Whether it’s discovery, approval, or actually getting therapeutics into the hands of those who need them faster, a characteristic of AI that brings value across industry, including pharma, is that it has the ability to comb through large datasets much more efficiently than humans. As it analyses the data sets, AI is able to identify patterns before creating predictions about what will happen next.  By applying AI, the system gets smarter over time and adapts as markets change, meaning its insights and predictions get better the more a company uses it. Across multiple industries and functions, including pharma, these tools are transforming how companies operate.

In discovery, AI combs data to predict which combinations might work, but it's also helping to find better ways to connect healthcare providers and patients. Pharma relies on doctors to prescribe drugs to patients, but there’s a significant learning curve when it comes to already overworked doctors learning about new treatments or therapeutics. An AI-based platform can track and analyse data like demographics, anonymised patient-level data, email opening behaviour, and prescribing rates to help identify which doctors are most likely to respond to an email about a specific therapeutic versus those who prefer phone calls. These tools can also help sales reps have better calls, by offering insights that help them quickly tailor their conversations to a specific doctor’s preferences, interests, and professional needs. 

At the end of the day, it’s the patient who benefits the most because they can rest assured that they’re receiving the latest, most optimal treatment available. 

Making data flow more efficiently

To stay competitive in today’s complex markets, pharma companies are investing in digital transformation. The pharma industry is ripe with data, but for too long, the slow-moving industry has failed to use data efficiently in bridging the gap to connect patients with effective therapeutic options in more efficient ways. Today, however, AI is empowering pharma brands to leverage impactful data from the earliest phases of drug discovery all the way up until the life-saving drugs are in the hands of the patients that need them most.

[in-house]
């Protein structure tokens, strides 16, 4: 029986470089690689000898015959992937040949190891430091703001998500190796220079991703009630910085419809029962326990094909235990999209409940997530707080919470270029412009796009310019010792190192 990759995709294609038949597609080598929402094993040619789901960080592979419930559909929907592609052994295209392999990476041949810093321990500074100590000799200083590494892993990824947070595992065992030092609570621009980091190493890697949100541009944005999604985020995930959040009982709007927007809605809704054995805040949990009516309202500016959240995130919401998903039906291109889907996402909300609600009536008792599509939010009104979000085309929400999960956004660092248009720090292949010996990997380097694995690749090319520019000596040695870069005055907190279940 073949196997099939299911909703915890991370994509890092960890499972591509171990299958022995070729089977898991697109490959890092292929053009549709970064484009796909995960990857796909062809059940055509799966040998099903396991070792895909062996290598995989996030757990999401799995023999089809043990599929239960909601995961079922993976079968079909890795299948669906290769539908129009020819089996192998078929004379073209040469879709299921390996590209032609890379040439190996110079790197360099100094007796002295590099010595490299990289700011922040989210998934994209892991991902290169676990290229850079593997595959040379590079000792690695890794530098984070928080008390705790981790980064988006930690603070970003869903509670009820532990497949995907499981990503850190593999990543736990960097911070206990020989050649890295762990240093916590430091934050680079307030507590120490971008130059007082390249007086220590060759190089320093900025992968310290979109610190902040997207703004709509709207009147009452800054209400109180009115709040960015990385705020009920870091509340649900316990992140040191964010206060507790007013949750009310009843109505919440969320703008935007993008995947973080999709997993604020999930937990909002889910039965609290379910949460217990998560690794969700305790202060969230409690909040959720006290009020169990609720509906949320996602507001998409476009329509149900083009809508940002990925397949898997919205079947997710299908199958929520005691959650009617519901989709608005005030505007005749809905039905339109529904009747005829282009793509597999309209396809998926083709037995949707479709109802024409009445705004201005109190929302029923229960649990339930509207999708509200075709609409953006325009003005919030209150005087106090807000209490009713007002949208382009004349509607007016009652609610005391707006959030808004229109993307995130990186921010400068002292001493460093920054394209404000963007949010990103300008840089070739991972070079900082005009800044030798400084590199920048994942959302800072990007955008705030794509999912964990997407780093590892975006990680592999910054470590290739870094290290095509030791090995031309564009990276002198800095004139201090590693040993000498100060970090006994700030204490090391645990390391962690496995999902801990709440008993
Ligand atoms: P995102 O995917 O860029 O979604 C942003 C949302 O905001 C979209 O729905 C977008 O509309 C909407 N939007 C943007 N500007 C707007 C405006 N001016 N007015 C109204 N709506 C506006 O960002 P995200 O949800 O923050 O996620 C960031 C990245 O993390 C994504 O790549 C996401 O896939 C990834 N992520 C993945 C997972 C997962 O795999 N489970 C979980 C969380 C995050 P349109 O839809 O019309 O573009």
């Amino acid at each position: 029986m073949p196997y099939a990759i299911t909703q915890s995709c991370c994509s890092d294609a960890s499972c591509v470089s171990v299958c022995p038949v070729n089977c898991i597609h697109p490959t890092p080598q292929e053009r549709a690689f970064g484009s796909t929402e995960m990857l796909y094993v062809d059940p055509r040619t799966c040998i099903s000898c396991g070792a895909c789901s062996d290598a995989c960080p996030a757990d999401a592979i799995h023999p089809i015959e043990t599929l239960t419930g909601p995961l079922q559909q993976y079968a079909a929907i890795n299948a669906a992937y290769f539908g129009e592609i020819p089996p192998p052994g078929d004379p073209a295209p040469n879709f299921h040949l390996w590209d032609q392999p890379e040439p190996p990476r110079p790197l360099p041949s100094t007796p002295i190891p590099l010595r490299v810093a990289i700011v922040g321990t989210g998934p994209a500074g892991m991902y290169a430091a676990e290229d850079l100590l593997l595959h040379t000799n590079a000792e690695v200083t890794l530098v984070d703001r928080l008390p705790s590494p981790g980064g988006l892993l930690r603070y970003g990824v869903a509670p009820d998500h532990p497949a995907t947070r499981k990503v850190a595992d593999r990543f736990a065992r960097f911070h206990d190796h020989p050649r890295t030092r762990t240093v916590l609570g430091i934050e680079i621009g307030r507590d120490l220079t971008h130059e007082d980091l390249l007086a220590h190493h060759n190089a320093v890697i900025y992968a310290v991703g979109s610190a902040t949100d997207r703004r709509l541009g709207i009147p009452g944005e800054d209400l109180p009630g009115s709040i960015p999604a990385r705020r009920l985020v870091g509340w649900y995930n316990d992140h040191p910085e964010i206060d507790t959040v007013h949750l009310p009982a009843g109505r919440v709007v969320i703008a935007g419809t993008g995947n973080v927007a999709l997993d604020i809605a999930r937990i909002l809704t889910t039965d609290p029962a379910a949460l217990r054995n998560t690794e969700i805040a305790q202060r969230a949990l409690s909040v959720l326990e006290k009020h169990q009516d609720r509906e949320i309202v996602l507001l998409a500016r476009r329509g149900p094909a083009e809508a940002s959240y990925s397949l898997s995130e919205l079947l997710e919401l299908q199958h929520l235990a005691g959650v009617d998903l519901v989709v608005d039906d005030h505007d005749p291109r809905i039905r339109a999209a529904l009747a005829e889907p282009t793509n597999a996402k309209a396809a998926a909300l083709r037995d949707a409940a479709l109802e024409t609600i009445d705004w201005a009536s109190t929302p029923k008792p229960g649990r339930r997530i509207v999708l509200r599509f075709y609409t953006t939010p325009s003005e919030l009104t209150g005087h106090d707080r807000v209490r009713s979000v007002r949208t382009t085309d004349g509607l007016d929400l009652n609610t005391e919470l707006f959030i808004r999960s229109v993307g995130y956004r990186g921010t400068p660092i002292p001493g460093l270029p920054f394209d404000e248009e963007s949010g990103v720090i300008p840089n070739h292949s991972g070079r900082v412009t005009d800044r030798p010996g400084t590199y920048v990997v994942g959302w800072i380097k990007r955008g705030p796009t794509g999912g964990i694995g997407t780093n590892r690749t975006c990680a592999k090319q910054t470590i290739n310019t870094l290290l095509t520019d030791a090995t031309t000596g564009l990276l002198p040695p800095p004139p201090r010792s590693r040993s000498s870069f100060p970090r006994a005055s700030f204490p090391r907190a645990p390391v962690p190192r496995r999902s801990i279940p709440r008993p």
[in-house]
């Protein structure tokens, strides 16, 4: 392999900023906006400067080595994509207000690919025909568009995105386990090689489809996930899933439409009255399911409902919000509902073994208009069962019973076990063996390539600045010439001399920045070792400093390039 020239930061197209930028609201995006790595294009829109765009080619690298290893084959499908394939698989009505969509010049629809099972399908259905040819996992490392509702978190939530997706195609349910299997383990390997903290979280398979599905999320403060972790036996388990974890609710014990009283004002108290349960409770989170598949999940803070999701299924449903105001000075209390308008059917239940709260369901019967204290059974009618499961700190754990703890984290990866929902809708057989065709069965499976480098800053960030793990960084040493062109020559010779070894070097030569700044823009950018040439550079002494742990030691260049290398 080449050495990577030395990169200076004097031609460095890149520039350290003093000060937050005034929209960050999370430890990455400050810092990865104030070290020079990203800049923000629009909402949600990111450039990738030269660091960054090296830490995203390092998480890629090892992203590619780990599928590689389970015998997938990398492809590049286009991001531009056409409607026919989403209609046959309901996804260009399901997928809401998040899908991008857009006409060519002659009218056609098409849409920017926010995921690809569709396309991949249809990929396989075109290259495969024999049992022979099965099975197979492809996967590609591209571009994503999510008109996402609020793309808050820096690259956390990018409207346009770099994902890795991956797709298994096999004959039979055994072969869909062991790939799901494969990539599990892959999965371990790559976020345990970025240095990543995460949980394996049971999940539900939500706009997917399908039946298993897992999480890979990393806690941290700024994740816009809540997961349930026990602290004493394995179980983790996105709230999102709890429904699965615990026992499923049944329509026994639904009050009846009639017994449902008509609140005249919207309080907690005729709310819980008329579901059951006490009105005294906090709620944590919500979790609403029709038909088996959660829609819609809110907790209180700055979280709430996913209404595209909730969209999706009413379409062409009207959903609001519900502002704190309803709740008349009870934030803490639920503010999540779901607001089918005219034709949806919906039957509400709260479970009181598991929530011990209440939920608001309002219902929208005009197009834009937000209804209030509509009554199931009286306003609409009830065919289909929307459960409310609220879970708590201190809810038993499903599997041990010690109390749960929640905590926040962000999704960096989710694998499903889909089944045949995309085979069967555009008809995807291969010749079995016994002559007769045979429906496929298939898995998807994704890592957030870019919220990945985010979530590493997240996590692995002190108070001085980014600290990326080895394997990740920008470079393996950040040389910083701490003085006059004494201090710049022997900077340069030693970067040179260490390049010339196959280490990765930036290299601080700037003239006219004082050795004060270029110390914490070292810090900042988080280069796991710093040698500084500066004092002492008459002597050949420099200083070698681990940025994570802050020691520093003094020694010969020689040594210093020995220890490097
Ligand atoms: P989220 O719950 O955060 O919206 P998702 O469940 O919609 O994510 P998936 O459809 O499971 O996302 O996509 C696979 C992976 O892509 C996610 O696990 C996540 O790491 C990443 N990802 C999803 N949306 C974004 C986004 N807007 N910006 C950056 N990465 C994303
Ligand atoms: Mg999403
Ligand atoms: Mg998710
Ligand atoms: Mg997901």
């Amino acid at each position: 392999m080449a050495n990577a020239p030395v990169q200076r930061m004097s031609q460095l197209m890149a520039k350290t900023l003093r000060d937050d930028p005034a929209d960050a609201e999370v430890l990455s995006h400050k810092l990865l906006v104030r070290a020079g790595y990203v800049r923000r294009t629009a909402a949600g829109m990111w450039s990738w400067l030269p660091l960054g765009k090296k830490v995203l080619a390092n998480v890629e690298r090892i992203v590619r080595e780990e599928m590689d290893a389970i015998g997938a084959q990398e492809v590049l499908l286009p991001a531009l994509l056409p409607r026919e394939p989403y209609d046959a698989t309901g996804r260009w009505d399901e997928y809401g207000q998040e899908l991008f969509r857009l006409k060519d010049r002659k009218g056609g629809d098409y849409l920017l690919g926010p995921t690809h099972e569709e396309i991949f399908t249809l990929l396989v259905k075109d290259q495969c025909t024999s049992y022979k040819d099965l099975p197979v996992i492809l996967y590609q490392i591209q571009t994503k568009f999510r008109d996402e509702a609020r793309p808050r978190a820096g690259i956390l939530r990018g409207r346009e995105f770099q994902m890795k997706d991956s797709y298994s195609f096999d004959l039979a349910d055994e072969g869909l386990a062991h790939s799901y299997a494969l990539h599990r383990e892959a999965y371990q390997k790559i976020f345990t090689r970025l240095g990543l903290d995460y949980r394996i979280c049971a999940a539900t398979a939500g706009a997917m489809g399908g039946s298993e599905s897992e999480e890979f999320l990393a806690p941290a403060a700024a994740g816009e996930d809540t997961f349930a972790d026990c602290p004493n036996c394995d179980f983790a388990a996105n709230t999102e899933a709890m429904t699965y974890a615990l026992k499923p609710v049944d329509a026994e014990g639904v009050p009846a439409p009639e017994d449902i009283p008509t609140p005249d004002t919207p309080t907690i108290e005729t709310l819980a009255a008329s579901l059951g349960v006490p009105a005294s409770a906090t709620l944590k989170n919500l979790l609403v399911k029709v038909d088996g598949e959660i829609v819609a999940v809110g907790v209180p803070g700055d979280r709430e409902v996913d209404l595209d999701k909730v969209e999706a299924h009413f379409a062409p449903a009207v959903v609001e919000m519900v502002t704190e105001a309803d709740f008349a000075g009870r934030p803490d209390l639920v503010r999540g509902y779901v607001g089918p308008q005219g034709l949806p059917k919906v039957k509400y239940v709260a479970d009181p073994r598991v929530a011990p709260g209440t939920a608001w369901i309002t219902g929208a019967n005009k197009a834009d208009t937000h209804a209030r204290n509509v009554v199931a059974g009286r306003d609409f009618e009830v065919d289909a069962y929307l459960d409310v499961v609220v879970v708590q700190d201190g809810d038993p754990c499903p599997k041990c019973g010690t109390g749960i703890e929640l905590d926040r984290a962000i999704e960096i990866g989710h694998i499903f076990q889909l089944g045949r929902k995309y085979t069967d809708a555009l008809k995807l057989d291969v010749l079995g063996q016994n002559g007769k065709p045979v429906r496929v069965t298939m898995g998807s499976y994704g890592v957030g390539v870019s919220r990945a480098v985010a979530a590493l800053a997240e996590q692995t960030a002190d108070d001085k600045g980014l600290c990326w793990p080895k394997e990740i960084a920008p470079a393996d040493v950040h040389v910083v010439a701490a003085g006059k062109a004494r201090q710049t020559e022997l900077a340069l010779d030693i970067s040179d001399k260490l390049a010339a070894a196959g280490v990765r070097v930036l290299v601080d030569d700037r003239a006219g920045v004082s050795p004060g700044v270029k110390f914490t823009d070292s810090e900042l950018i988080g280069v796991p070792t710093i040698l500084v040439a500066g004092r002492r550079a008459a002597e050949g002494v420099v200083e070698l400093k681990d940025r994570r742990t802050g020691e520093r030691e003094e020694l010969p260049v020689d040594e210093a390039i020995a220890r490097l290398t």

With so many platforms available on the market, pharma brands must find the right solutions for their organisations. While some are investing in custom-built platforms, that requires hiring teams of AI experts and data scientists and takes a significant amount of time and resources to get off the ground. When it comes to AI, it's the early adopters that stand to gain the strongest competitive advantage, so spending years on custom development can leave a company further behind. Instead, pharma companies need powerful predictive solutions that are rapid to implement and start delivering results quickly. Furthermore, they need tools capable of growing with the company, that stay sharp in volatile markets. 

AI-driven platforms offer pharma companies a way to rapidly adapt an existing tool to their unique needs and situation, and provide relief to already overworked employees. From discovery to clinical trials, right up until therapeutics are in the hands of the patient, cutting edge AI solutions are making pharma more efficient, enabling life-saving results. 

Philip Poulidis
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Philip Poulidis